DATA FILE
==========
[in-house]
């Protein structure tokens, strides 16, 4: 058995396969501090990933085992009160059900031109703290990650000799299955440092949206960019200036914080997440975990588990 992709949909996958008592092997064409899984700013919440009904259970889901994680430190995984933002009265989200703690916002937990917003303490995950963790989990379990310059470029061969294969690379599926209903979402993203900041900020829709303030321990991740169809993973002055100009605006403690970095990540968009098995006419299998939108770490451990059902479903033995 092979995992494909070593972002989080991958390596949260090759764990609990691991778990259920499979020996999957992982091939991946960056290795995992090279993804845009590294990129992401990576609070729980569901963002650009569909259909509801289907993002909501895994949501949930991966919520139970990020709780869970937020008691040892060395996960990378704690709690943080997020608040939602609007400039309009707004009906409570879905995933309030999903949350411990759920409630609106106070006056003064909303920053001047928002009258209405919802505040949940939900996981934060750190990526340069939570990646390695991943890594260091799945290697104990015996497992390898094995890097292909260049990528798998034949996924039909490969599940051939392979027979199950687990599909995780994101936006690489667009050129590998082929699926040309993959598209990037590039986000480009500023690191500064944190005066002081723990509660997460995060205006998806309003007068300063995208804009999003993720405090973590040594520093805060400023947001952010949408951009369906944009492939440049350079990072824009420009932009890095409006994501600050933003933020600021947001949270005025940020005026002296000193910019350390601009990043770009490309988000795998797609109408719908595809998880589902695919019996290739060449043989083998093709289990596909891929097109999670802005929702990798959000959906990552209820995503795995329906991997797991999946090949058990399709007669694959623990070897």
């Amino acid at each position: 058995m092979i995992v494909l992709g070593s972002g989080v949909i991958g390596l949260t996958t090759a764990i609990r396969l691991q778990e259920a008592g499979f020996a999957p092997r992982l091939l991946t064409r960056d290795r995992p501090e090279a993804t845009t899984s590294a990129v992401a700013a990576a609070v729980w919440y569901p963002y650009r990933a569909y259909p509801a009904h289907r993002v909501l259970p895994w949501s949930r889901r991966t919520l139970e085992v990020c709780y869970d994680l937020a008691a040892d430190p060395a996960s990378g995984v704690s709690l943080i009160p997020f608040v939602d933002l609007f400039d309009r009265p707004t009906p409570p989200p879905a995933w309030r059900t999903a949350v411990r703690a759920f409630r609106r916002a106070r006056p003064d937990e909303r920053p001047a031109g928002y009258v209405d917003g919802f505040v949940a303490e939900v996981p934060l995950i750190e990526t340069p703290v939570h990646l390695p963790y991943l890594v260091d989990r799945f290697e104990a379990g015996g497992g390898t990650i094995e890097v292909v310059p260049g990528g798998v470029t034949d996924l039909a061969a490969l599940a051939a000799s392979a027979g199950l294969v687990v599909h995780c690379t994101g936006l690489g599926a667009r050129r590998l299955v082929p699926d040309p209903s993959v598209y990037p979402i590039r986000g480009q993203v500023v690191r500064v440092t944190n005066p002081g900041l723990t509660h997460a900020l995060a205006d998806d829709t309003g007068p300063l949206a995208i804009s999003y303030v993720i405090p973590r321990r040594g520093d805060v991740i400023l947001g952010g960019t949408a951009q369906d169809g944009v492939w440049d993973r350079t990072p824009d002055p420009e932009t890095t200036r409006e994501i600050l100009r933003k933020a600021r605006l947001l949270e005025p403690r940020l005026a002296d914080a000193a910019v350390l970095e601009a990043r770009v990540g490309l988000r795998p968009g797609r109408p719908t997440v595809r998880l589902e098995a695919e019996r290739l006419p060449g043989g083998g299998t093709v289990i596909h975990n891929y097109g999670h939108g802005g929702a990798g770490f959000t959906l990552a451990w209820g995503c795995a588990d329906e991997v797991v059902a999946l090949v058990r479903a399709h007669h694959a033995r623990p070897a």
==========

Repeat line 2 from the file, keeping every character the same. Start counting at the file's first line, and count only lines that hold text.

């Protein structure tokens, strides 16, 4: 058995396969501090990933085992009160059900031109703290990650000799299955440092949206960019200036914080997440975990588990 992709949909996958008592092997064409899984700013919440009904259970889901994680430190995984933002009265989200703690916002937990917003303490995950963790989990379990310059470029061969294969690379599926209903979402993203900041900020829709303030321990991740169809993973002055100009605006403690970095990540968009098995006419299998939108770490451990059902479903033995 092979995992494909070593972002989080991958390596949260090759764990609990691991778990259920499979020996999957992982091939991946960056290795995992090279993804845009590294990129992401990576609070729980569901963002650009569909259909509801289907993002909501895994949501949930991966919520139970990020709780869970937020008691040892060395996960990378704690709690943080997020608040939602609007400039309009707004009906409570879905995933309030999903949350411990759920409630609106106070006056003064909303920053001047928002009258209405919802505040949940939900996981934060750190990526340069939570990646390695991943890594260091799945290697104990015996497992390898094995890097292909260049990528798998034949996924039909490969599940051939392979027979199950687990599909995780994101936006690489667009050129590998082929699926040309993959598209990037590039986000480009500023690191500064944190005066002081723990509660997460995060205006998806309003007068300063995208804009999003993720405090973590040594520093805060400023947001952010949408951009369906944009492939440049350079990072824009420009932009890095409006994501600050933003933020600021947001949270005025940020005026002296000193910019350390601009990043770009490309988000795998797609109408719908595809998880589902695919019996290739060449043989083998093709289990596909891929097109999670802005929702990798959000959906990552209820995503795995329906991997797991999946090949058990399709007669694959623990070897």